Carrying The Load

12 December 2012 | 5:45 am | Brendan Telford

"I poured a lot into this, and I’m glad it came out the way it did... It’s just life, y’know? I knew these songs were a bit more fragile than previous things that I had written before."

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It has been some time since Willy Mason has had new material floating in the ether. He hasn't been quiet; rather, a heady touring schedule pushed him into looking for solace and some time to redefine his songwriting. He's spent the better part of the last 12 months working in London with Dan Carey (Yeasayer, The Kills) on what has become third album Carry On, and his affinity with the producer combined with the isolation of being in a new, foreign city helped centre his creative energies.

“I had most of the album written before I went into the studio, so [being in London] didn't influence me in that way, but it helped me to focus,” Mason admits. “Working with Dan allowed me to learn more about the process of producing music. He has done a lot and knows certain things about being in a studio that I haven't learnt yet. Being over there though allowed me to keep entirely focused on the record, because London is a strange place to me, and I didn't have the usual distractions of being at home. It was easier to lose myself. Working with Dan, I knew that everything was in safe hands, so I could pour everything into the voice.”

Mason's previous albums used a narratological perspective to explore philosophical themes. Carry On contains a shift, focusing on more personal introspection than ever before. But despite the personal ruminations, there's still a lot of philosophising going on that fans will identify with.

“I poured a lot into this, and I'm glad it came out the way it did,” Mason states. “It's just life, y'know? I knew these songs were a bit more fragile than previous things that I had written before. Music is a place where philosophy and the personal combine. I think music does give you the chance to get philosophical in a way that's less abstract than it would be otherwise.”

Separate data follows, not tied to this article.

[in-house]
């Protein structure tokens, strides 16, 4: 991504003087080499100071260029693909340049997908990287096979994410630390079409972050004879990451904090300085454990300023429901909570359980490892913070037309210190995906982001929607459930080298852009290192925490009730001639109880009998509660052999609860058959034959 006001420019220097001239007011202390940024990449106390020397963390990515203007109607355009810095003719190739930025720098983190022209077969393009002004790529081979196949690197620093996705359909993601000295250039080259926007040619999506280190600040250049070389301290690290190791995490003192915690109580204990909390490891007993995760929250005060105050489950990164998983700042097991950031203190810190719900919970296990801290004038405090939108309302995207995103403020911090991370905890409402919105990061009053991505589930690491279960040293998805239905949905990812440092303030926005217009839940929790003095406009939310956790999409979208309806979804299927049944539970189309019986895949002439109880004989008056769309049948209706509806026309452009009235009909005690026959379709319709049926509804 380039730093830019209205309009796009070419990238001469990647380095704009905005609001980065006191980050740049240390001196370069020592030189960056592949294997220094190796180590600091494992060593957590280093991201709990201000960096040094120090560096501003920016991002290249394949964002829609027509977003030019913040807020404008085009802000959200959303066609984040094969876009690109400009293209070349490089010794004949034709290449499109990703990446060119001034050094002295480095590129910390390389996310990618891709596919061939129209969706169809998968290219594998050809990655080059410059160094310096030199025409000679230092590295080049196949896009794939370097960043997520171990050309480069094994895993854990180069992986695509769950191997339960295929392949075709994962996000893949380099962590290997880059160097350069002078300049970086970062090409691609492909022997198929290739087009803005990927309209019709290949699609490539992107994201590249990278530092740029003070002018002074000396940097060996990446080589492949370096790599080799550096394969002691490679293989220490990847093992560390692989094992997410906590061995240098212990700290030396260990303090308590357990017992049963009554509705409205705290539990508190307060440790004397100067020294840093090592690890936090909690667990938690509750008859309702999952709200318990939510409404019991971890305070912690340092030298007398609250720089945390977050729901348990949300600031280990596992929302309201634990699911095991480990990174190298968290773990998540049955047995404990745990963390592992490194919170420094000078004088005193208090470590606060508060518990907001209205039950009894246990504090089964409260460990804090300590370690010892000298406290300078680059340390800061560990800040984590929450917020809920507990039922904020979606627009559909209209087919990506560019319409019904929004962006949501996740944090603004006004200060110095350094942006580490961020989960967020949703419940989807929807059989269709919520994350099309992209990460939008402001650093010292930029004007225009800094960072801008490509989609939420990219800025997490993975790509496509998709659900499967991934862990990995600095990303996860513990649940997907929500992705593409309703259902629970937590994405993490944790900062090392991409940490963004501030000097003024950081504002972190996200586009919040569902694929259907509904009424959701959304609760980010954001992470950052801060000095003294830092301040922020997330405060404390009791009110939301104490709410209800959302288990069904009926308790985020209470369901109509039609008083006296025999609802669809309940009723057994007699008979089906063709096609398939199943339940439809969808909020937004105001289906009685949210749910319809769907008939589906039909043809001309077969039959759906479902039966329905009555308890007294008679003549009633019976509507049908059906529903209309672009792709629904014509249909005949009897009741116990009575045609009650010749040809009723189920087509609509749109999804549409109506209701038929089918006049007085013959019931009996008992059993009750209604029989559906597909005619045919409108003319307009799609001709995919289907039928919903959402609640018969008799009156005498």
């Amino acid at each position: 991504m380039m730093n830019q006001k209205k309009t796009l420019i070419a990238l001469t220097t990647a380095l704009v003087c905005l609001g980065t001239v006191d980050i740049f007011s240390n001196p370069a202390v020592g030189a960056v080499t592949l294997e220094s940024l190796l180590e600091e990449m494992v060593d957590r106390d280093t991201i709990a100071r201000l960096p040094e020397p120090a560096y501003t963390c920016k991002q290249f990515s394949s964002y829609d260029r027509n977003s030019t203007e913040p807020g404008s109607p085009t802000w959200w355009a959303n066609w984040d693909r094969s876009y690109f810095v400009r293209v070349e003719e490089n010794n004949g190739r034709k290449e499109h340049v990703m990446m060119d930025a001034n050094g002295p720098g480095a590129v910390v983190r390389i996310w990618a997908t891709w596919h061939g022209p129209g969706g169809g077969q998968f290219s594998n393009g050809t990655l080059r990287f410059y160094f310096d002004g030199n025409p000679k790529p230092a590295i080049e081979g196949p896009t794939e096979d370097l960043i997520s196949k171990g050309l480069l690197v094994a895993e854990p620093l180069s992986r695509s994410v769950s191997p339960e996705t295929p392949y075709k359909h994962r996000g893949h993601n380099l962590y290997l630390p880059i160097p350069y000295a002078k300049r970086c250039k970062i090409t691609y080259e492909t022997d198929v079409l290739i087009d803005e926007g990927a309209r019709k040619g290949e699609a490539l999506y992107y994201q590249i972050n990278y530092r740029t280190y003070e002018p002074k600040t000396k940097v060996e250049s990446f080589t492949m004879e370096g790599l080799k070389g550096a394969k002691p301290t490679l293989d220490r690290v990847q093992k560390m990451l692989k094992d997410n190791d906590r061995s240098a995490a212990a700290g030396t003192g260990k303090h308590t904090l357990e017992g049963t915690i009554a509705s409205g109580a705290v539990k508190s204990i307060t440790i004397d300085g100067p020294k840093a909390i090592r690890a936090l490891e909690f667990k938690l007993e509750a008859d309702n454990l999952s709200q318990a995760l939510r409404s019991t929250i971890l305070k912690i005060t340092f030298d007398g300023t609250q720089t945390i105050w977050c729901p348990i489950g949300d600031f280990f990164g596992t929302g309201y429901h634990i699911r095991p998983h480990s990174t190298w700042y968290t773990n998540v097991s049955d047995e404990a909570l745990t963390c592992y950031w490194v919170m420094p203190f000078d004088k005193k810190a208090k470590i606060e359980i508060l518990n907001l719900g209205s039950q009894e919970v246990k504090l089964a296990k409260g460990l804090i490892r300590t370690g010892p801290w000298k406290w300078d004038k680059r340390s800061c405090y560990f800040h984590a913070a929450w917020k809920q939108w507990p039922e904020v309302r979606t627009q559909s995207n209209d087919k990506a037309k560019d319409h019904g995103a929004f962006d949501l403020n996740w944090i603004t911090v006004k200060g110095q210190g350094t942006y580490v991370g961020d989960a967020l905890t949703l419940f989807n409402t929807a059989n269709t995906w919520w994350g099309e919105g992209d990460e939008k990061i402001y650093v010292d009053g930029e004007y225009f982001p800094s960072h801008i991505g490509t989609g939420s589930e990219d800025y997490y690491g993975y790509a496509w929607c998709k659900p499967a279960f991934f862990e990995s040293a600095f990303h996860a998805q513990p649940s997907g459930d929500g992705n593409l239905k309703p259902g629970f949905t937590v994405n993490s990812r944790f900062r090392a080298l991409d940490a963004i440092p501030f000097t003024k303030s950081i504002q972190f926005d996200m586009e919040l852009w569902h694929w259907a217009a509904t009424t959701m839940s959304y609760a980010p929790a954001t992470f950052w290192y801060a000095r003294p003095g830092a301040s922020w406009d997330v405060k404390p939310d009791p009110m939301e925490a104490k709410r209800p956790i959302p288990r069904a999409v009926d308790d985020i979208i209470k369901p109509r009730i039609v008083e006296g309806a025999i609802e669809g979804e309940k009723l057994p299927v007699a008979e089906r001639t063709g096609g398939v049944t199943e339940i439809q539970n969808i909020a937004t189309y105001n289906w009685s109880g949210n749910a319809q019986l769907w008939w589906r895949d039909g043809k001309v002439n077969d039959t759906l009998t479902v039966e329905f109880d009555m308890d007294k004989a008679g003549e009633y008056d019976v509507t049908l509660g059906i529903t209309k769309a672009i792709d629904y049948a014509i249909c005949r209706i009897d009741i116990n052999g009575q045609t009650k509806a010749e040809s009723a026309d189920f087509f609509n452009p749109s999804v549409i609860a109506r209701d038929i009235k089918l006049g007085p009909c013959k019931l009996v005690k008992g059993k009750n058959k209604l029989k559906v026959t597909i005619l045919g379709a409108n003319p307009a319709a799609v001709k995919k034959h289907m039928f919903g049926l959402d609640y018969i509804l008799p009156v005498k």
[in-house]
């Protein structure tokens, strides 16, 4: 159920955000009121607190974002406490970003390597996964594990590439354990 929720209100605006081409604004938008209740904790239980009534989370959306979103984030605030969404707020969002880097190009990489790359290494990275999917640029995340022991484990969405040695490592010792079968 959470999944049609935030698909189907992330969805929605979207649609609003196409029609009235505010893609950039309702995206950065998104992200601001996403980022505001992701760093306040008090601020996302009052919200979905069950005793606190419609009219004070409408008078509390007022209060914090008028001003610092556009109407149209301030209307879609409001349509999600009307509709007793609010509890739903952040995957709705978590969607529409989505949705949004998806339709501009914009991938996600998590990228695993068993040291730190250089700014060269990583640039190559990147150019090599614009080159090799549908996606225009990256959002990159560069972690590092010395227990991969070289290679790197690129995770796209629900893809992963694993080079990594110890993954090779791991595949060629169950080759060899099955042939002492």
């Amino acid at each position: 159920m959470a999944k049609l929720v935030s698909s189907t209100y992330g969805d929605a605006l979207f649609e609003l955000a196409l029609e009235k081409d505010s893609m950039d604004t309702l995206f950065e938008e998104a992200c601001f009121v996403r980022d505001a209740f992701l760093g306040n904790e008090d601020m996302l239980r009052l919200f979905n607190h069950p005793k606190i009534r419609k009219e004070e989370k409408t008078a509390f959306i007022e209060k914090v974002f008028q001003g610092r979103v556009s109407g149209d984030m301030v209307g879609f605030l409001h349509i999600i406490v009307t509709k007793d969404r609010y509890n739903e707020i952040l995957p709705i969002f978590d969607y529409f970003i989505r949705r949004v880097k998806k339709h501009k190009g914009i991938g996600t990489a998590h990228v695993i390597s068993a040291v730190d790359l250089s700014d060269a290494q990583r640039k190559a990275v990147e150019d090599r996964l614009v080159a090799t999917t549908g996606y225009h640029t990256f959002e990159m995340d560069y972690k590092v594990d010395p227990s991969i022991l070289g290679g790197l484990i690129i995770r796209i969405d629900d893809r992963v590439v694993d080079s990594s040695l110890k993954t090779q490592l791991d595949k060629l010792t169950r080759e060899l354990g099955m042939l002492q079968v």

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Carry On also displays delineation in musical prowess, with Mason willing to not so much throw off the shackles as find new ways to coerce the music out. The time he took off helped to redefine the songwriting process.

“I put less time into arrangements on Carry On, for sure,” Mason espouses. “Songwriting was the primal focus for me. I feel lucky to have had a chance to have time off; I needed it, the songwriting needed it. With this album, I had to be patient; I was taking the chance to tackle subjects that are a little bit more elusive, a little harder to pin down with words compared with what I went after on the first two albums. I'm not too sure how well I succeeded, but there are some lines on this album where I know I'm proud of right away. It's been more about letting the songs write themselves and not try to fit them into a pattern for the gratification of the listener.”

Mason's music is still steeped in the folk tradition; modern variations of the genre often stretch the concept thin, which is something he sees as a two-way street. “I take it [a couple of] ways I guess. My influences all come from what I consider to be folk music, which is a music that has evolved within the broadest communities. So the definition of folk music and the folk music I grew up with is something I'm very proud to be a part of and considered a part of, which means I've stolen a lot of ideas from a lot of music that I really like. As far as being in the so-called folk genre today, that's a complicated term, because I think today's definition is a lot smaller. It's not like a genre shelf at a record store; it's an approach to music.”   

Willy Mason will be playing the following dates:

Tuesday 2 April – The Metro, Sydney NSW
Wednesday 3 April – The Metro, Sydney NSW
Thursday 4 April – Moonshine Bar @ The Hotel Steyne, Sydney NSW
Friday 5 April – The Hi-Fi, Brisbane QLD
Saturday 6 April – The Corner Hotel, Melbourne VIC
Sunday 7 April – The Corner Hotel, Melbourne VIC